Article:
Ukraine’s new president and Russian relations

Volodymyr Zelensky defeated Petro Poroshenko in Ukraine’s presidential election in a landslide victory with more than 73% of the votes, but not everyone is happy. Zelensky was already well known for playing a fictional incorruptible president, Vasyl Holoborodko, in the television series Servant of the People. Alexander Motyl, a professor of political science at Rutgers University in New Jersey, has suggested that Zelensky let his television alter ego do his campaigning for him and that Ukrainians don’t know enough about the new president’s real policies.

Motyl has also suggested that Zelensky’s approach could ultimately benefit Russia. Others claim that Russia is gearing up to deal with Ukraine under Zelensky. This has produced fears in some quarters that a Zelensky presidency could lead to Ukraine’s capitulating to Russia. However, both sides have red lines that they’re committed to, so we shouldn’t expect peace anytime soon. But given that Zelensky is a complete political novice, Russia will test him with offers, aggression and everything in between to measure his resolve.

During the campaign, Zelensky was hyped as being pro-Russian by his opponents. Poroshenko’s campaign team even erected a billboard showing Zelensky staring down Russian President Vladimir Putin. Some speculated that was meant to suggest Zelensky might strike a deal with Putin. History suggests that’s unlikely. Since the unseating in February 2014 of the pro-Russian president Viktor Yanukovych, the Kremlin doesn’t believe that such candidates can deliver in Ukraine. That’s precisely the reason for its aggression in the Donbas and Crimea.

Zelensky has stated that Ukraine won’t trade Crimea for peace in the Donbas and advocates a peaceful return of the two regions using a hearts-and-minds strategy with broadcasts into the occupied territories. This is at odds with Russia’s view that Crimea is a done deal. The Donbas will be tricky too. Russia doesn’t see itself as a party to the conflict and insists that it’s a civil war. The war in the Donbas and the status of Crimea are out of Zelensky’s hands. There’s nothing much he can do to change Russia’s positions. Far from being weak on the Donbas, Zelensky says it doesn’t require special status to be reintegrated into Ukraine.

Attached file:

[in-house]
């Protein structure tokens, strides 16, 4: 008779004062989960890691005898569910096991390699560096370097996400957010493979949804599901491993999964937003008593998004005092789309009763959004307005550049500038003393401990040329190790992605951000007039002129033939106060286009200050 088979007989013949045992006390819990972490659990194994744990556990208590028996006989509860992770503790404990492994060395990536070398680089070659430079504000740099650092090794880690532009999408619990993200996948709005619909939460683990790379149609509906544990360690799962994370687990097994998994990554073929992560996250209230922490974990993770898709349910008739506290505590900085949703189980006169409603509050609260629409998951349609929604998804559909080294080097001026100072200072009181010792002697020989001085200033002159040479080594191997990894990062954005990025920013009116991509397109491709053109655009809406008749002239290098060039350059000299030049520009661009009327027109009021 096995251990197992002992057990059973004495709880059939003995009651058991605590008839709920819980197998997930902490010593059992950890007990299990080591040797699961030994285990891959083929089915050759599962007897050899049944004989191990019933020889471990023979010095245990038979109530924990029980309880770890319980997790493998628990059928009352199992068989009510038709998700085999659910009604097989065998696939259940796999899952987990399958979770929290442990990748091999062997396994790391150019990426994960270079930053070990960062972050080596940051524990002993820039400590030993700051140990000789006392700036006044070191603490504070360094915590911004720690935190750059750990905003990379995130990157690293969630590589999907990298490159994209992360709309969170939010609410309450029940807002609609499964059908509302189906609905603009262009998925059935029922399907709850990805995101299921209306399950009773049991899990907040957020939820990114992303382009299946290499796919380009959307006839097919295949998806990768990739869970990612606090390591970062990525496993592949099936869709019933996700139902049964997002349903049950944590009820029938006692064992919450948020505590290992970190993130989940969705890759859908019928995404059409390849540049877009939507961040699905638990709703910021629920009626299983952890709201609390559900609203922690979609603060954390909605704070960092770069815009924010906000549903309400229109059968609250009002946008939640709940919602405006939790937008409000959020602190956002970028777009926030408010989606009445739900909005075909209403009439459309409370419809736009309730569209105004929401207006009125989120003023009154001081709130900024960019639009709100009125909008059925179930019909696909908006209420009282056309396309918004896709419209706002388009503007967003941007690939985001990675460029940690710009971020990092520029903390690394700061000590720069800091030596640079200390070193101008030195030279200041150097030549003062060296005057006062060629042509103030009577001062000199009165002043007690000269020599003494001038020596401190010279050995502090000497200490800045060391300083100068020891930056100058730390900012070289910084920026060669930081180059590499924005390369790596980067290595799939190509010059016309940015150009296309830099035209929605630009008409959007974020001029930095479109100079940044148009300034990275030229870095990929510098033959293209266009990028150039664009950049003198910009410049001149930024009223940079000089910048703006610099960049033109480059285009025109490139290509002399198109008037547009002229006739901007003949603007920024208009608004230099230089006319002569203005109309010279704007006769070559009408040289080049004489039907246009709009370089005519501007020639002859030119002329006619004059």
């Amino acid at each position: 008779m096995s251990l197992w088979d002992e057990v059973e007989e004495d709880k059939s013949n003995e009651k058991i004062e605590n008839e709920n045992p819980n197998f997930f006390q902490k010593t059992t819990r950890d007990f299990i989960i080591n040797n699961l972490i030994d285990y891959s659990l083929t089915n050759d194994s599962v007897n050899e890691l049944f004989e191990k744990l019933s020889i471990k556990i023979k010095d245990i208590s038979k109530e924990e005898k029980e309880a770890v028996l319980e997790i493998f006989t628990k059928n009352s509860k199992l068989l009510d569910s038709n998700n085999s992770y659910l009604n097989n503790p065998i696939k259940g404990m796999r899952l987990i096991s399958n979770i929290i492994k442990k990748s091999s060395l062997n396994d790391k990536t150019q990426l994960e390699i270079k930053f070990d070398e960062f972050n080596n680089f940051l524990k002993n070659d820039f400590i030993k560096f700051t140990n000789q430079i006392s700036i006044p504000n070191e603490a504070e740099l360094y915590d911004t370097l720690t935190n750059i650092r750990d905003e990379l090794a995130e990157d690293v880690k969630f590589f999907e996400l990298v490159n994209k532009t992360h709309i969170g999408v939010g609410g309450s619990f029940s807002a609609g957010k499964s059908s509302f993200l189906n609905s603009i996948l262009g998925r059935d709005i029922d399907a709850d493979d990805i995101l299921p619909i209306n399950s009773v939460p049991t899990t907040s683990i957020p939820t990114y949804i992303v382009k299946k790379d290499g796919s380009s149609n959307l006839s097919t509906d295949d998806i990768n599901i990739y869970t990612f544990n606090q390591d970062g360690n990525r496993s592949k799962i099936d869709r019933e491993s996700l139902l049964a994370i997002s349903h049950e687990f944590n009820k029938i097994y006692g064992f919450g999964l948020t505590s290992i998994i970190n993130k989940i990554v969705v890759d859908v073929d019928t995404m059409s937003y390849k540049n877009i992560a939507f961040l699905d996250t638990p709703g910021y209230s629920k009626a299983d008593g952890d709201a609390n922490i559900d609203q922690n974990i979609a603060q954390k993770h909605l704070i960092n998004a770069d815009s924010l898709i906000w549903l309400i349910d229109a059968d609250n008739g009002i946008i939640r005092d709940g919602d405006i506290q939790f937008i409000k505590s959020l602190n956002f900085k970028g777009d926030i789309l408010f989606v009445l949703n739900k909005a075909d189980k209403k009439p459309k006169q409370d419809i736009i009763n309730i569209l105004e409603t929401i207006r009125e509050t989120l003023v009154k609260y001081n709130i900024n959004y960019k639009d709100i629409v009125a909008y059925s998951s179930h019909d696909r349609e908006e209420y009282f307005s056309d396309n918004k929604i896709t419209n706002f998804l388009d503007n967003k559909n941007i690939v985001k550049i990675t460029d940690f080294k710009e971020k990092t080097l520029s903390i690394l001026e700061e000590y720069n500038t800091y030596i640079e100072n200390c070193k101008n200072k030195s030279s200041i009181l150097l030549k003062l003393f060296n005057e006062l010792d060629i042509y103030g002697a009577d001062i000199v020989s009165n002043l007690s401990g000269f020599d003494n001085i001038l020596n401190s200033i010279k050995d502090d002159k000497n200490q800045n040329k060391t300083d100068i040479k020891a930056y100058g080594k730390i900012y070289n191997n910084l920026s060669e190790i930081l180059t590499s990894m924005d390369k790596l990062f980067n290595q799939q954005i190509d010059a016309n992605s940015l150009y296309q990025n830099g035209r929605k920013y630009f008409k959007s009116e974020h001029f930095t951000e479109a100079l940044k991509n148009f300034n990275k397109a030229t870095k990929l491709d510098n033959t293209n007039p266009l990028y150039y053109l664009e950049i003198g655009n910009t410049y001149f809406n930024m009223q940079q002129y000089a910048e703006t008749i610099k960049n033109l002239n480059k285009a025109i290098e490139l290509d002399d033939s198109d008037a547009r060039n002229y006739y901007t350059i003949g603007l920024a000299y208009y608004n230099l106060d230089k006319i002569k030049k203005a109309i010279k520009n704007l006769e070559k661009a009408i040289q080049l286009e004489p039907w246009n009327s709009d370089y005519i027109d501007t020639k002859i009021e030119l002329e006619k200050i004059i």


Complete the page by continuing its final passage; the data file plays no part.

Russia is by no means done with its Donbas gamble. Its ultimate goal is to force the federalisation of Ukraine giving each oblast (region) veto rights over foreign, economic, linguistic and cultural policies. And, most cynically of all, Russia portrays itself as a victim of Ukrainian aggression.

Zelensky will inherit the same dynamics shaping the conflict as existed during Poroshenko’s presidency. Ukraine will keep looking westward whether or not Russia gives back Crimea or the Donbas. Zelensky also is constitutionally bound to seek NATO and EU membership. In Ukraine’s eyes, any sort of peace deal with Moscow would be worth as much as the Budapest Memorandum or the Ukraine–Russia Friendship Treaty. Russia’s and Ukraine’s dynamics are diametrically opposed, which means things will get worse before they get better.

Even though there’s not much hope for peace or compromise, Russia will try to probe Zelensky for openings. Linking issues has been Russia’s modus operandi in Ukraine since 1991, but the stakes are higher today than before. The biggest threats will come from Ukraine’s acceptance of Russian offers that Moscow then attaches conditions to in an attempt to reduce Western support for Ukraine.

We’ve already seen some mixed messaging from Moscow. Ukraine’s Ministry of Foreign Affairs reported that on the day the election results were published, Russia drastically softened its tone in negotiations for the Kerch sailors imprisoned in November 2018. Russian Prime Minister Dmitry Medvedev appealed to Zelensky directly via Facebook, saying that Russia was ready to offer pragmatic solutions to Ukraine’s socioeconomic woes. Viktor Medvedchuk, Putin’s ally in Ukraine, suggested that Russia would be willing to deliver peace in the Donbas in exchange for Crimea and energy discounts.

But the positive rhetoric from Moscow hasn’t been matched in its actions. Russia has suspended oil and petroleum exports to Ukraine. And last week Putin signed a decree speeding up the process for Ukrainian citizens in the self-proclaimed Donbas republics to obtain Russian passports/citizenship, which has been seen as a direct provocation and as undermining the Minsk II process. Zelensky responded to the move by making a counteroffer of Ukrainian citizenship to ‘all people who suffer from authoritarian and corrupt regimes’.

Zelensky also stated firmly that Russia’s actions are a tacit admission of its aggressive role in the Donbas. This could open the door for Ukraine to stop paying pensions in the Donbas and claim that Russia assumes responsibility for people in the Donbas republics. No doubt, there’s ample room for escalation. This sort of mixed messaging is intended to sow confusion and probe Ukraine’s weak spots to extract concessions. How Zelensky replies to future developments will signal what kind of relations he’ll seek with Russia.